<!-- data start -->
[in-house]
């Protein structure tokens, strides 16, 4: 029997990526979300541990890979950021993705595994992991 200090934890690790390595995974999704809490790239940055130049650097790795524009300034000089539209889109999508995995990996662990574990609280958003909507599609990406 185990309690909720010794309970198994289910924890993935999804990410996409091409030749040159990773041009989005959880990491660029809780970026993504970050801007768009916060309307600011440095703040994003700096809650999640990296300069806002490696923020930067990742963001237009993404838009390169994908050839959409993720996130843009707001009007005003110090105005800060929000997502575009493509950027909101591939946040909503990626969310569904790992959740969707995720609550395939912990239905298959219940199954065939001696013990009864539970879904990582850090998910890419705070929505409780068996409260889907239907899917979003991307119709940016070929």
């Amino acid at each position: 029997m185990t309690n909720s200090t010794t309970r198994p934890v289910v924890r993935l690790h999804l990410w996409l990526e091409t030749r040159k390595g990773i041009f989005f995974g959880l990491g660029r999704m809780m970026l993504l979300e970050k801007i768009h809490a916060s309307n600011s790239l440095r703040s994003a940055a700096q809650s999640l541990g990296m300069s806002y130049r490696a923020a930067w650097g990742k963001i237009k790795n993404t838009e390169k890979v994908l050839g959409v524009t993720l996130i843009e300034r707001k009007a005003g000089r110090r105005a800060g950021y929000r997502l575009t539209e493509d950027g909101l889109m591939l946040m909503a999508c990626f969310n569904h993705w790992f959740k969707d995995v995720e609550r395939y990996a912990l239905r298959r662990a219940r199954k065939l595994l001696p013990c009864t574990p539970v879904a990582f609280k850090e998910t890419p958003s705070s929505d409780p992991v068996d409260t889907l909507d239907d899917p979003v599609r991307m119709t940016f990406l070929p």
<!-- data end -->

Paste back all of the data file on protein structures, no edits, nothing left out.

[in-house]
């Protein structure tokens, strides 16, 4: 029997990526979300541990890979950021993705595994992991 200090934890690790390595995974999704809490790239940055130049650097790795524009300034000089539209889109999508995995990996662990574990609280958003909507599609990406 185990309690909720010794309970198994289910924890993935999804990410996409091409030749040159990773041009989005959880990491660029809780970026993504970050801007768009916060309307600011440095703040994003700096809650999640990296300069806002490696923020930067990742963001237009993404838009390169994908050839959409993720996130843009707001009007005003110090105005800060929000997502575009493509950027909101591939946040909503990626969310569904790992959740969707995720609550395939912990239905298959219940199954065939001696013990009864539970879904990582850090998910890419705070929505409780068996409260889907239907899917979003991307119709940016070929």
């Amino acid at each position: 029997m185990t309690n909720s200090t010794t309970r198994p934890v289910v924890r993935l690790h999804l990410w996409l990526e091409t030749r040159k390595g990773i041009f989005f995974g959880l990491g660029r999704m809780m970026l993504l979300e970050k801007i768009h809490a916060s309307n600011s790239l440095r703040s994003a940055a700096q809650s999640l541990g990296m300069s806002y130049r490696a923020a930067w650097g990742k963001i237009k790795n993404t838009e390169k890979v994908l050839g959409v524009t993720l996130i843009e300034r707001k009007a005003g000089r110090r105005a800060g950021y929000r997502l575009t539209e493509d950027g909101l889109m591939l946040m909503a999508c990626f969310n569904h993705w790992f959740k969707d995995v995720e609550r395939y990996a912990l239905r298959r662990a219940r199954k065939l595994l001696p013990c009864t574990p539970v879904a990582f609280k850090e998910t890419p958003s705070s929505d409780p992991v068996d409260t889907l909507d239907d899917p979003v599609r991307m119709t940016f990406l070929p």